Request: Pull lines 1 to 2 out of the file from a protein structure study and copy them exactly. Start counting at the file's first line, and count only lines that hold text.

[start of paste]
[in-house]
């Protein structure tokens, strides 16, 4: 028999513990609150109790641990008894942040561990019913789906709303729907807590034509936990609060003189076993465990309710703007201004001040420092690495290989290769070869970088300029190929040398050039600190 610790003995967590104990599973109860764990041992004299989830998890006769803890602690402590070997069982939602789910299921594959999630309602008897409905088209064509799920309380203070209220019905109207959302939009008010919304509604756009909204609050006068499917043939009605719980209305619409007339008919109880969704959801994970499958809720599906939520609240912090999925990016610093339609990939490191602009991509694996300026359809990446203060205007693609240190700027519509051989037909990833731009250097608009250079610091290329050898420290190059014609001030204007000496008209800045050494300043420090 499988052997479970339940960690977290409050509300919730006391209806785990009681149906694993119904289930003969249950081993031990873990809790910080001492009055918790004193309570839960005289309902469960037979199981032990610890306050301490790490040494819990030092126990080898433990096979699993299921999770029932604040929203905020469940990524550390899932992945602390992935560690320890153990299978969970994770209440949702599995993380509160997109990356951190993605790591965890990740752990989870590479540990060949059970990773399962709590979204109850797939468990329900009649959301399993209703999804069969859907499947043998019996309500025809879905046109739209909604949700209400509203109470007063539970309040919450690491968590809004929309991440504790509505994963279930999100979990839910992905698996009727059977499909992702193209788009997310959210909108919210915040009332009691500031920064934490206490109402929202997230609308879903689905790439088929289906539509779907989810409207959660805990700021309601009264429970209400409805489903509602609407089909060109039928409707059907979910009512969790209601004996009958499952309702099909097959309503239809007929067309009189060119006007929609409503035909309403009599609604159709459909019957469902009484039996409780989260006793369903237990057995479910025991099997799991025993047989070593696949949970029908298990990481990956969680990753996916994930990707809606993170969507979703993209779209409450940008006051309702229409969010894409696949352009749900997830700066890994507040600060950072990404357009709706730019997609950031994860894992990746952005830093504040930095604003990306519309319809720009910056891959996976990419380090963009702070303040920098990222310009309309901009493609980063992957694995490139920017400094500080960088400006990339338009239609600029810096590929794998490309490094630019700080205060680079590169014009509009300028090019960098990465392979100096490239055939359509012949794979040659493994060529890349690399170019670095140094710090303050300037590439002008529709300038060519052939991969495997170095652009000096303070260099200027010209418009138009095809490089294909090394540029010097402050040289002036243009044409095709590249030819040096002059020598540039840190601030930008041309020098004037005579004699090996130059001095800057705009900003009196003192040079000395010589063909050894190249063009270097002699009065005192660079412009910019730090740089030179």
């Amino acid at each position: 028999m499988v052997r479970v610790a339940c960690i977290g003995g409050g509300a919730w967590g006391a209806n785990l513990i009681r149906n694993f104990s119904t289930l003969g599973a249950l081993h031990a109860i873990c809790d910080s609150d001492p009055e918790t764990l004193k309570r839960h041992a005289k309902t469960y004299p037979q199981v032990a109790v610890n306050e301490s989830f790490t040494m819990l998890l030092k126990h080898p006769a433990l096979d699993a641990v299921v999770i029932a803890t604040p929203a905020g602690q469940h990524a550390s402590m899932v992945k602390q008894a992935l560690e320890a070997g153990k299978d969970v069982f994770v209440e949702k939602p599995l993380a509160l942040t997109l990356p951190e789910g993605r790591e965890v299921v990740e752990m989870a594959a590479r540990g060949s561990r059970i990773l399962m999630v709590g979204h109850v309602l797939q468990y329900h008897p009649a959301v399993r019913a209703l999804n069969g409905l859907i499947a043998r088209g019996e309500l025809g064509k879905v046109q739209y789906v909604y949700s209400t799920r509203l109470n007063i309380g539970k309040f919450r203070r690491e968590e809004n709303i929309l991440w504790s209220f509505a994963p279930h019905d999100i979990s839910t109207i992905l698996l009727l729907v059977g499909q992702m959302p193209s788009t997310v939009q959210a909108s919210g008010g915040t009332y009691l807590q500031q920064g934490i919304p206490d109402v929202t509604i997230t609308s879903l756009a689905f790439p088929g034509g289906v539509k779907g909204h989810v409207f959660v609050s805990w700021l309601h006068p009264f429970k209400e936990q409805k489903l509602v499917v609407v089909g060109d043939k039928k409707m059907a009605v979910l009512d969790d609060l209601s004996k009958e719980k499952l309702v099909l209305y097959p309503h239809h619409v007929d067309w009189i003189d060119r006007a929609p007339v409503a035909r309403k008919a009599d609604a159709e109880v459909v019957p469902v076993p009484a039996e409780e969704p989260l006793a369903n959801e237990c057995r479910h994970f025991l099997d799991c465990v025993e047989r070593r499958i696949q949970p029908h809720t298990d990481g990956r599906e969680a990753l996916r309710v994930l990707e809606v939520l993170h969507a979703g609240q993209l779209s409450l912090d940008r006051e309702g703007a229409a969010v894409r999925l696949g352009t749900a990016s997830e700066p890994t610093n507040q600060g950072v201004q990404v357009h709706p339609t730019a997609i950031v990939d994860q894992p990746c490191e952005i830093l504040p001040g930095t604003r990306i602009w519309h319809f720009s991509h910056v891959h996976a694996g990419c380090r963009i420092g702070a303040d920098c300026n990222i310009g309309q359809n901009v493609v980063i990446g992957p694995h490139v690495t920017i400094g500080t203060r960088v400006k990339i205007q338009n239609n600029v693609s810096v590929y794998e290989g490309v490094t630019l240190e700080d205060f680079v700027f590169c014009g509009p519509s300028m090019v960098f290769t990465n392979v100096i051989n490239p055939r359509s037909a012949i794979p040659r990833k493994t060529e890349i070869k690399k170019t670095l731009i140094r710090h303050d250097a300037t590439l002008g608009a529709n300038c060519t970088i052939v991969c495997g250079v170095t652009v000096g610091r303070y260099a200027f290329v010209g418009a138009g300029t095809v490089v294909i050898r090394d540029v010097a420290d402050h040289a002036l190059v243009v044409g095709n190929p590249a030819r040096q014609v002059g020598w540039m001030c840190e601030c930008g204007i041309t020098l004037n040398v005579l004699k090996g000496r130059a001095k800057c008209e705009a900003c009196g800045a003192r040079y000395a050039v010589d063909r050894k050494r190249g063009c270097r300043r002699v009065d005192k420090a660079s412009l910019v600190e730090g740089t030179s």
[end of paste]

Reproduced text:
[in-house]
């Protein structure tokens, strides 16, 4: 028999513990609150109790641990008894942040561990019913789906709303729907807590034509936990609060003189076993465990309710703007201004001040420092690495290989290769070869970088300029190929040398050039600190 610790003995967590104990599973109860764990041992004299989830998890006769803890602690402590070997069982939602789910299921594959999630309602008897409905088209064509799920309380203070209220019905109207959302939009008010919304509604756009909204609050006068499917043939009605719980209305619409007339008919109880969704959801994970499958809720599906939520609240912090999925990016610093339609990939490191602009991509694996300026359809990446203060205007693609240190700027519509051989037909990833731009250097608009250079610091290329050898420290190059014609001030204007000496008209800045050494300043420090 499988052997479970339940960690977290409050509300919730006391209806785990009681149906694993119904289930003969249950081993031990873990809790910080001492009055918790004193309570839960005289309902469960037979199981032990610890306050301490790490040494819990030092126990080898433990096979699993299921999770029932604040929203905020469940990524550390899932992945602390992935560690320890153990299978969970994770209440949702599995993380509160997109990356951190993605790591965890990740752990989870590479540990060949059970990773399962709590979204109850797939468990329900009649959301399993209703999804069969859907499947043998019996309500025809879905046109739209909604949700209400509203109470007063539970309040919450690491968590809004929309991440504790509505994963279930999100979990839910992905698996009727059977499909992702193209788009997310959210909108919210915040009332009691500031920064934490206490109402929202997230609308879903689905790439088929289906539509779907989810409207959660805990700021309601009264429970209400409805489903509602609407089909060109039928409707059907979910009512969790209601004996009958499952309702099909097959309503239809007929067309009189060119006007929609409503035909309403009599609604159709459909019957469902009484039996409780989260006793369903237990057995479910025991099997799991025993047989070593696949949970029908298990990481990956969680990753996916994930990707809606993170969507979703993209779209409450940008006051309702229409969010894409696949352009749900997830700066890994507040600060950072990404357009709706730019997609950031994860894992990746952005830093504040930095604003990306519309319809720009910056891959996976990419380090963009702070303040920098990222310009309309901009493609980063992957694995490139920017400094500080960088400006990339338009239609600029810096590929794998490309490094630019700080205060680079590169014009509009300028090019960098990465392979100096490239055939359509012949794979040659493994060529890349690399170019670095140094710090303050300037590439002008529709300038060519052939991969495997170095652009000096303070260099200027010209418009138009095809490089294909090394540029010097402050040289002036243009044409095709590249030819040096002059020598540039840190601030930008041309020098004037005579004699090996130059001095800057705009900003009196003192040079000395010589063909050894190249063009270097002699009065005192660079412009910019730090740089030179």